Plain water consumption in relation to energy intake and diet quality among US adults, 2005–2012
An and McCaffrey JHND Early View
The present study examined plain water consumption in relation to energy intake and diet quality among US adults.
A nationally representative sample of 18 311 adults aged ≥18 years, from the National Health and Nutrition Examination Survey 2005–2012, was analysed. The first-difference estimator approach addressed confounding bias from time-invariant unobservables (e.g. eating habits, taste preferences) by using within-individual variations in diet and plain water consumption between two nonconsecutive 24-h dietary recalls.
One percentage point increase in the proportion of daily plain water in total dietary water consumption was associated with a reduction in mean (95% confidence interval) daily total energy intake of 8.58 (7.87–9.29) kcal, energy intake from sugar-sweetened beverages of 1.43 (1.27–1.59) kcal, energy intake from discretionary foods of 0.88 (0.44–1.32) kcal, total fat intake of 0.21 (0.17–0.25) g, saturated fat intake of 0.07 (0.06–0.09) g, sugar intake of 0.74 (0.67–0.82) g, sodium intake of 9.80 (8.20–11.39) mg and cholesterol intake of 0.88 (0.64–1.13) g. The effects of plain water intake on diet were similar across race/ethnicity, education attainment, income level and body weight status, whereas they were larger among males and young/middle-aged adults than among females and older adults, respectively. Daily overall diet quality measured by the Healthy Eating Index-2010 was not found to be associated with the proportion of daily plain water in total dietary water consumption.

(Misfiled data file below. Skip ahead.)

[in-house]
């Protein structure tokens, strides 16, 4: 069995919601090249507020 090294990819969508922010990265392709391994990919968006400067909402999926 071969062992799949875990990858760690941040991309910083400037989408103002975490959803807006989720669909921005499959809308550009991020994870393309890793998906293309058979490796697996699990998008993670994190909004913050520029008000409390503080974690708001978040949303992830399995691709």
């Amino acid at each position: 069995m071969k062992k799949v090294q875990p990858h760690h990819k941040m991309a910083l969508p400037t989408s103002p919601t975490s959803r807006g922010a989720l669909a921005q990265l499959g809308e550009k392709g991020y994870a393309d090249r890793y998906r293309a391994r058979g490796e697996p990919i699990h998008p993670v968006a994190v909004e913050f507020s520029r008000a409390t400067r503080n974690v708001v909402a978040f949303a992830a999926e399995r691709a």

Promoting plain water intake could be a useful public health strategy for reducing energy and targeted nutrient consumption in US adults, which warrants confirmation in future controlled interventions.